Tesla’s latest full self-driving car went for a drive: Watch how it did

Chris Davies - Apr 23, 2019, 4:12 pm CDT
Tesla’s latest full self-driving car went for a drive: Watch how it did

Tesla has released a new video of its latest full self-driving car prototype in action, showing an autonomous Model 3 complete a full journey without human interaction. The demo was released following Tesla’s first Autonomy Investor Day on Monday, where the automaker detailed some of the work it has been undertaking on driverless technologies.

As you might have expected, the event wasn’t short on controversial statements by Tesla CEO Elon Musk. While the day – attended by analysts and investors, but not media – was intended to focus on Tesla’s Full Self-Driving Computer and the chips the automaker created for it, Musk also spent some time criticizing the autonomous approaches other projects have taken.

“LIDAR is a fool’s errand, and anyone relying on LIDAR is doomed,” Musk predicted. “Doomed. Expensive sensors that are unnecessary. It’s like having a whole bunch of redundant appendices.”

The day wasn’t just about watching presentations, mind. Tesla also sent attendees out in its latest prototypes to get a taste of what an autonomous EV would be like. It then released a video so that those who couldn’t be there could see the car in action. While I may not have been inside at the time, I actually live near the area and drive the same roads as Tesla’s test route regularly, so it was interesting to see how the prototype handled some of the particular foibles.

In the clip, the Model 3 prototype starts out at Tesla HQ, the corporate campus in Palo Alto, CA. After being started on its route by a safety driver behind the wheel – who does not, over the course of the sped-up video, touch the controls again – the EV leaves the parking lot and makes its way to the 280 highway.

Along the way it autonomously changes lanes when necessary, as well as navigates its way through intersections. Some of those junctions are trickier than others: at approximately 0:23 in the video, as the self-driving car begins to merge onto the highway, it does so at a fairly complex point where fast-moving traffic from the left is also attempting to merge. In a human-controlled car, that can require some head-craning in order to make sure there’s no oncoming vehicle to the left emerging from behind the bushes.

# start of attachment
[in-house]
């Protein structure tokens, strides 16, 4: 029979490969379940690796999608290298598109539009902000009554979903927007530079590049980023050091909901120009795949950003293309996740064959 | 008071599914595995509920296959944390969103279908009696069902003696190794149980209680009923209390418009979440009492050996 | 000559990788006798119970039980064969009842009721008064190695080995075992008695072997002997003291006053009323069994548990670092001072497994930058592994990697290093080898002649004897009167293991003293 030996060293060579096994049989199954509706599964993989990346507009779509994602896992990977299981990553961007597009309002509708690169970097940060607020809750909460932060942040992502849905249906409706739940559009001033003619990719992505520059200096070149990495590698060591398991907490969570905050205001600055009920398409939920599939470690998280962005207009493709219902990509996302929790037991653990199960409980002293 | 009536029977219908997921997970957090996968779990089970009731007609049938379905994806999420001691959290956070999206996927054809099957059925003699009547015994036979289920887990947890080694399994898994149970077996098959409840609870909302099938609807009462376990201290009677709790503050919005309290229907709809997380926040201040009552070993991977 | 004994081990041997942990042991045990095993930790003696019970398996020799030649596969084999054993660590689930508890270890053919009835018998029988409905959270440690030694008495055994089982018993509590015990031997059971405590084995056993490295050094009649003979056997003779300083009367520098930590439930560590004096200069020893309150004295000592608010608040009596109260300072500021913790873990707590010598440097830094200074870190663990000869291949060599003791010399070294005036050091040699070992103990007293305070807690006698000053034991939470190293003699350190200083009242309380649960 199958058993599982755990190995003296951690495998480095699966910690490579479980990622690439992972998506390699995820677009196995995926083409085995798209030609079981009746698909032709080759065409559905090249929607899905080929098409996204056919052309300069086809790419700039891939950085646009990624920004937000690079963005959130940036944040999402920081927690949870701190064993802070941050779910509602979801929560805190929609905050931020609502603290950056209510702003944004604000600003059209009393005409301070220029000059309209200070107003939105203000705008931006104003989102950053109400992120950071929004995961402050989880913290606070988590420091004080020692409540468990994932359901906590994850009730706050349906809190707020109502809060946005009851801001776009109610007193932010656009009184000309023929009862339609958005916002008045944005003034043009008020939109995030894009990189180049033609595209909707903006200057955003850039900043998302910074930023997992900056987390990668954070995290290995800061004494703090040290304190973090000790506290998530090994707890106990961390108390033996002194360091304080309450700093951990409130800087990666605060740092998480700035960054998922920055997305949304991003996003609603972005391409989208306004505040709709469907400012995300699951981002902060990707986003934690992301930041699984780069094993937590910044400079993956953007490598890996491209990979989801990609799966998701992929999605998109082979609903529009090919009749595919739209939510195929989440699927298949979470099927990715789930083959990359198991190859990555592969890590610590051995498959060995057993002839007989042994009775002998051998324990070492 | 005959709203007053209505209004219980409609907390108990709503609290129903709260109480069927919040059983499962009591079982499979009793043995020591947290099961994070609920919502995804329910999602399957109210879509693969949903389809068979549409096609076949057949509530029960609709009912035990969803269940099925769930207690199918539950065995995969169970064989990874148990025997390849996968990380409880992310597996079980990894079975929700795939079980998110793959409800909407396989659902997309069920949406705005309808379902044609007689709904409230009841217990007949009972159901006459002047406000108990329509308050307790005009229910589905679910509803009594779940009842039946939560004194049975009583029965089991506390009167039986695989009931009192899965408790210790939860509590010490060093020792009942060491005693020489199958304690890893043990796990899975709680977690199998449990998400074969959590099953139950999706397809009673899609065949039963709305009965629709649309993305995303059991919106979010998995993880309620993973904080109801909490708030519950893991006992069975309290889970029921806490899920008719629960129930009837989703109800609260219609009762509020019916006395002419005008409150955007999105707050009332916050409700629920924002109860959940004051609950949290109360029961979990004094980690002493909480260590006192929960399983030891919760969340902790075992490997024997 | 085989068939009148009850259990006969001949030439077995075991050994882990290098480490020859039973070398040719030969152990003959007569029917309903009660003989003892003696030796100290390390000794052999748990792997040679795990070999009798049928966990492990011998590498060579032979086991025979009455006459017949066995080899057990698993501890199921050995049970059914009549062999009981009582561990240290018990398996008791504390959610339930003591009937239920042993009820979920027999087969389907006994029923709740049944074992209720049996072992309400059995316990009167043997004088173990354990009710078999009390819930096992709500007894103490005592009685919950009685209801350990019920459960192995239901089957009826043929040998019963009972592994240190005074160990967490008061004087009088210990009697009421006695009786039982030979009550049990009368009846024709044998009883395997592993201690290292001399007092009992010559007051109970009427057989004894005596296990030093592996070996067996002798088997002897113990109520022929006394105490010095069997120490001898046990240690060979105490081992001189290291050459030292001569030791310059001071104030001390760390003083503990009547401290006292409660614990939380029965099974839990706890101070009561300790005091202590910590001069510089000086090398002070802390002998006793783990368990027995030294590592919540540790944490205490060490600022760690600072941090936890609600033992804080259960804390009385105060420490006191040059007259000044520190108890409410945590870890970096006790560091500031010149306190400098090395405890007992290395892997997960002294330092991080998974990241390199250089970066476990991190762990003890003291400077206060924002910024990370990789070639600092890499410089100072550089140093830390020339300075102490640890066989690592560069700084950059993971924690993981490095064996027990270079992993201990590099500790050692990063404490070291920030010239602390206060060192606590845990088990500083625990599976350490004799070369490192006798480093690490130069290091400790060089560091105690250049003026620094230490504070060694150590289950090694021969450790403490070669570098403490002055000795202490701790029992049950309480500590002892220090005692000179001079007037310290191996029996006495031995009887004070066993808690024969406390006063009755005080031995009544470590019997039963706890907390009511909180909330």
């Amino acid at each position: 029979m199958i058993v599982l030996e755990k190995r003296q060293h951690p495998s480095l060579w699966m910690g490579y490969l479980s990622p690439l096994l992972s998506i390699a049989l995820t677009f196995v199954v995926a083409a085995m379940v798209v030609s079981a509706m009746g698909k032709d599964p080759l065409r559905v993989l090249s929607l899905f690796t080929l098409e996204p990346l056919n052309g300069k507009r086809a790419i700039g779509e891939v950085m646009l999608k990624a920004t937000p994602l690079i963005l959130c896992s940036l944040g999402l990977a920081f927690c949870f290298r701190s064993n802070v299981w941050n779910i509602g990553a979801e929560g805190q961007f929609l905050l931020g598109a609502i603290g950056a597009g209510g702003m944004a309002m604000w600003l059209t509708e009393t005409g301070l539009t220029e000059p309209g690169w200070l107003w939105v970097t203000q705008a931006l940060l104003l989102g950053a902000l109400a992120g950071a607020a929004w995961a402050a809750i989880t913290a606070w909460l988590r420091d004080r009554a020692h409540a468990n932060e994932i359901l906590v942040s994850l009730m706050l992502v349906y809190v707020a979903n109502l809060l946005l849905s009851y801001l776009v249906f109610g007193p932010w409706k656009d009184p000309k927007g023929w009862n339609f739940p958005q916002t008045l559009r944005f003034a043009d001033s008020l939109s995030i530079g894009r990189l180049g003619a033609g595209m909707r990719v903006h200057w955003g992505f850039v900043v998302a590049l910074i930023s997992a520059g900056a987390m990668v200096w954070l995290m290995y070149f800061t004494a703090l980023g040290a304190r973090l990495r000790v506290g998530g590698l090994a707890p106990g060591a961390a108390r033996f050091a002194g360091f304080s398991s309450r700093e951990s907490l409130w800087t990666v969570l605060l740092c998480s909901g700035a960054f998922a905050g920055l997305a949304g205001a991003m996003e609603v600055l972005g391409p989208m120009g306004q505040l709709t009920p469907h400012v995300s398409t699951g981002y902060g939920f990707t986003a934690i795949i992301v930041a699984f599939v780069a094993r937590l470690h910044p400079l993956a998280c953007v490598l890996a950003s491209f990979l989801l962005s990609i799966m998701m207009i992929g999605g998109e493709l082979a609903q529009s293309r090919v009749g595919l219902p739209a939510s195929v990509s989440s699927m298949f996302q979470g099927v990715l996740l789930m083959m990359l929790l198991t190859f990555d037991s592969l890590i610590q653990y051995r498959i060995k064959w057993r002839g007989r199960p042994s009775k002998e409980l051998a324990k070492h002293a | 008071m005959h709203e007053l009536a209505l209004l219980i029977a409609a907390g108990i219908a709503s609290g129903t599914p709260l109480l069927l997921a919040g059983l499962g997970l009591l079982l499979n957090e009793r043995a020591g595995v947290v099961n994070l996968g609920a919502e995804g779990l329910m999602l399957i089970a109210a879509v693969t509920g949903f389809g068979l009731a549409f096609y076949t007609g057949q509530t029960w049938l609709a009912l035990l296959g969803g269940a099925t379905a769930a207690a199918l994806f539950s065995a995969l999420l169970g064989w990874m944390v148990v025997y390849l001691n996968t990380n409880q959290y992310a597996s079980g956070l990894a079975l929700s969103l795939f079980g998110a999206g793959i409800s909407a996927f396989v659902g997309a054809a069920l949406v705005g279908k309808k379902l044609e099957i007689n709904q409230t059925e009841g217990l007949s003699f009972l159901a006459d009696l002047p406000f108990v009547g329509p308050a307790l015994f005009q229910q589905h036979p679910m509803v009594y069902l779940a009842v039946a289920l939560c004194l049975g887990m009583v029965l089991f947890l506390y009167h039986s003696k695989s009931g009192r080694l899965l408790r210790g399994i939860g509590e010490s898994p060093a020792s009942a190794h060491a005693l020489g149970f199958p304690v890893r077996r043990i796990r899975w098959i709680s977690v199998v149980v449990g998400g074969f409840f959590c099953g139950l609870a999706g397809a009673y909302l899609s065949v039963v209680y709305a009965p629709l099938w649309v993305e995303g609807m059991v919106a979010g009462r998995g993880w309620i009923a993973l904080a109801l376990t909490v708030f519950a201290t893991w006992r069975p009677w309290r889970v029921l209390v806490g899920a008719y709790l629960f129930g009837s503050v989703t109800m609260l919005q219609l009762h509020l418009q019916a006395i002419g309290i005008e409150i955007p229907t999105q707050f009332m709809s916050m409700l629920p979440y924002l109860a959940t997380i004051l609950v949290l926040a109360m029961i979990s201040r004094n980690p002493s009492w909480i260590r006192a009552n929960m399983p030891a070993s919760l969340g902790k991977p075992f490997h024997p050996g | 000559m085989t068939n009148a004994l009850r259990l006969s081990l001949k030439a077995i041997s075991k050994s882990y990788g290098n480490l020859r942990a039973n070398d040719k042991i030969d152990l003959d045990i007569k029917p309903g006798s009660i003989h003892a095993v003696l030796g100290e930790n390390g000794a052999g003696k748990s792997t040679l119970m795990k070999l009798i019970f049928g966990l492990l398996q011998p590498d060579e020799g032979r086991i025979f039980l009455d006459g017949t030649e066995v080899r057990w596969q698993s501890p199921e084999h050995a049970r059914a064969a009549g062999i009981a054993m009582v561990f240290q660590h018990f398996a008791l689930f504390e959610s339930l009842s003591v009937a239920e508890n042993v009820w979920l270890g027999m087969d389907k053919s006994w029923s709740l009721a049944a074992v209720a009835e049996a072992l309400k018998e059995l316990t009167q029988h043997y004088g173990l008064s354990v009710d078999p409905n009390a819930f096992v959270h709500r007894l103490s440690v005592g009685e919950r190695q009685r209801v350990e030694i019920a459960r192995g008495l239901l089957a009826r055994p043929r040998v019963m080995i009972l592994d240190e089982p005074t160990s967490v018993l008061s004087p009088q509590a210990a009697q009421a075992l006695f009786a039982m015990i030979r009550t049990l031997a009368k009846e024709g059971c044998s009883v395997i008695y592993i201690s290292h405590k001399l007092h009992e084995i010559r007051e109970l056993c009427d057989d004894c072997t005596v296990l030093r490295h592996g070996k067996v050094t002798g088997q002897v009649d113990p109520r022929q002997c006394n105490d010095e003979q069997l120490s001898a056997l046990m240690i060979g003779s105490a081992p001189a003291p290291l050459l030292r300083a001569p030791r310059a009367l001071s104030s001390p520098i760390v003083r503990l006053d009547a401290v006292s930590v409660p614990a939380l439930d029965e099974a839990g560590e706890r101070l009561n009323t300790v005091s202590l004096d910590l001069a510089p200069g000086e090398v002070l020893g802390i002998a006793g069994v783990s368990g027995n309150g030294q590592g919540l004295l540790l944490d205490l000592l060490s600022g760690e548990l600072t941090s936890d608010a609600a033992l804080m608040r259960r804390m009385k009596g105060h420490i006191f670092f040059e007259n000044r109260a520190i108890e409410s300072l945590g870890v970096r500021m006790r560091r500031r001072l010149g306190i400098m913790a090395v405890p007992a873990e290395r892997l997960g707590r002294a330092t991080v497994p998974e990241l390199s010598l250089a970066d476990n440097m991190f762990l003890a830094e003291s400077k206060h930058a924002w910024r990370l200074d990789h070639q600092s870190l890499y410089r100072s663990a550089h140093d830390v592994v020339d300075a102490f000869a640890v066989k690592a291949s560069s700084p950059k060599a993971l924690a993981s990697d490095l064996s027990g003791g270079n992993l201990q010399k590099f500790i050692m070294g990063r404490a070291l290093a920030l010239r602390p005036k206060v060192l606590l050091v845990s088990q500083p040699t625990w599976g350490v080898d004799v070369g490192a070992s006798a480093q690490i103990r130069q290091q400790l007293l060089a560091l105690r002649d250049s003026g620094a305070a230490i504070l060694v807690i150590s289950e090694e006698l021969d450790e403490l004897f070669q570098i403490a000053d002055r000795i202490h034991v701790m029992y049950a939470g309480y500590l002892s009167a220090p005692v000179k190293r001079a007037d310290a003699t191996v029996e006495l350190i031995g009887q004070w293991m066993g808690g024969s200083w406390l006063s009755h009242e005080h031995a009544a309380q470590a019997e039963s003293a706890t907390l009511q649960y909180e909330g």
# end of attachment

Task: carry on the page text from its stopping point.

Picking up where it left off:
The stretch of highway driving, in contrast, is straightforward. The Model 3 does not stray from its lane, and then pulls off at the Sand Hill Road junction. It then bypasses another potentially difficult maneuver: at 0:45 in the video, someone leaving the highway would typically want to move to the left lane rather than rejoin the 280 again in the opposite direction. Doing so requires another merge with limited visibility of cars coming from the left, as well as dealing with a cycle lane in-between the two lanes.

An interesting side-note to the video is the lingering – and still unsettled – question about how close to the rules of the road an autonomous vehicle should be expected to behave. Although Tesla has changed the speed of the video, it’s clear from the Model 3’s dashboard display that the EV is driving 5 mph over the highway speed limit. Later, at approximately 1:15 in the clip, the car changes lane.

It’s just before the lane the car moves from actually ends, as the road goes from three down to two. Where the Tesla changes, the lanes are separated by a single solid white line. In California, such lines are legal to cross – unlike double yellow lines – though that’s not the case in every US state. However the solid line is intended to discourage lane-changes at that point, in this particular case as traffic from both directions on the highway are merging onto the road from the left and right almost simultaneously.

While the Model 3 could have stayed in its lane until it merged with the – relatively empty – center lane just a few dozen feet more, the autonomous system opted instead to change lane prematurely. That’s not breaking the rules, per se, but it is arguably a more human driving style.

A single demo is still some way off being suited to every road, every weather condition, and every traffic situation. Still, Tesla’s ambitions for autonomous driving are aggressive. Musk insisted that he believed self-driving Tesla “Robotaxis” could be operating on public roads as soon as 2020, assuming a favorable regulatory environment. How practical that is remains unproven, but it’s clear that the automaker isn’t giving up on its dream of eventually retiring the steering wheel and pedals.

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